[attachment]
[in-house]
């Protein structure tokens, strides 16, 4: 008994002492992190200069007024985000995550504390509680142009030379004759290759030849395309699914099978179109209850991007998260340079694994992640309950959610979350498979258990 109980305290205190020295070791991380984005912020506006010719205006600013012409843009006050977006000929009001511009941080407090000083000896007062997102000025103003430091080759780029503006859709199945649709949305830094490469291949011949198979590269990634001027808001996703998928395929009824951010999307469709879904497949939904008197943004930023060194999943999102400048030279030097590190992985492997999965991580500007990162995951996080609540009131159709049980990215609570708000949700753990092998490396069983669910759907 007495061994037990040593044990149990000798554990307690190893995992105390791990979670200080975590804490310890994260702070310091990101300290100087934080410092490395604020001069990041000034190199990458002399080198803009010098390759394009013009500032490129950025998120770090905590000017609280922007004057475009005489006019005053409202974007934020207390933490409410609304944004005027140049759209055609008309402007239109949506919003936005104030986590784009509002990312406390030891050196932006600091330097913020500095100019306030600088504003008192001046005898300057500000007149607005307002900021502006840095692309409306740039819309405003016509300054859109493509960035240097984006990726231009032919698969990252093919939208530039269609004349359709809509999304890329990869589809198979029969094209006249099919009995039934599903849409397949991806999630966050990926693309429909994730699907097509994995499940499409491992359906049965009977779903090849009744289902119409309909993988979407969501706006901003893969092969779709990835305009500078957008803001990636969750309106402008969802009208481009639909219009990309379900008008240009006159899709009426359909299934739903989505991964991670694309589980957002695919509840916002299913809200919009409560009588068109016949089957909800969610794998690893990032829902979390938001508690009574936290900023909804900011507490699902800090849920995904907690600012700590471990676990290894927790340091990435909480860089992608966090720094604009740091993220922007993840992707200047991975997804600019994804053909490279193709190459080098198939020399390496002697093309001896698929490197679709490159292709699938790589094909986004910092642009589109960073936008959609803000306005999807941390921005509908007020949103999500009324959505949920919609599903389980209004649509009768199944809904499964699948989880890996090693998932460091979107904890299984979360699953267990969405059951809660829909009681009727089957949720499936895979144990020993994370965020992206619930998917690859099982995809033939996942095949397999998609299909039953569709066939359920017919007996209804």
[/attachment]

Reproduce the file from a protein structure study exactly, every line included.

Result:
[in-house]
């Protein structure tokens, strides 16, 4: 008994002492992190200069007024985000995550504390509680142009030379004759290759030849395309699914099978179109209850991007998260340079694994992640309950959610979350498979258990 109980305290205190020295070791991380984005912020506006010719205006600013012409843009006050977006000929009001511009941080407090000083000896007062997102000025103003430091080759780029503006859709199945649709949305830094490469291949011949198979590269990634001027808001996703998928395929009824951010999307469709879904497949939904008197943004930023060194999943999102400048030279030097590190992985492997999965991580500007990162995951996080609540009131159709049980990215609570708000949700753990092998490396069983669910759907 007495061994037990040593044990149990000798554990307690190893995992105390791990979670200080975590804490310890994260702070310091990101300290100087934080410092490395604020001069990041000034190199990458002399080198803009010098390759394009013009500032490129950025998120770090905590000017609280922007004057475009005489006019005053409202974007934020207390933490409410609304944004005027140049759209055609008309402007239109949506919003936005104030986590784009509002990312406390030891050196932006600091330097913020500095100019306030600088504003008192001046005898300057500000007149607005307002900021502006840095692309409306740039819309405003016509300054859109493509960035240097984006990726231009032919698969990252093919939208530039269609004349359709809509999304890329990869589809198979029969094209006249099919009995039934599903849409397949991806999630966050990926693309429909994730699907097509994995499940499409491992359906049965009977779903090849009744289902119409309909993988979407969501706006901003893969092969779709990835305009500078957008803001990636969750309106402008969802009208481009639909219009990309379900008008240009006159899709009426359909299934739903989505991964991670694309589980957002695919509840916002299913809200919009409560009588068109016949089957909800969610794998690893990032829902979390938001508690009574936290900023909804900011507490699902800090849920995904907690600012700590471990676990290894927790340091990435909480860089992608966090720094604009740091993220922007993840992707200047991975997804600019994804053909490279193709190459080098198939020399390496002697093309001896698929490197679709490159292709699938790589094909986004910092642009589109960073936008959609803000306005999807941390921005509908007020949103999500009324959505949920919609599903389980209004649509009768199944809904499964699948989880890996090693998932460091979107904890299984979360699953267990969405059951809660829909009681009727089957949720499936895979144990020993994370965020992206619930998917690859099982995809033939996942095949397999998609299909039953569709066939359920017919007996209804």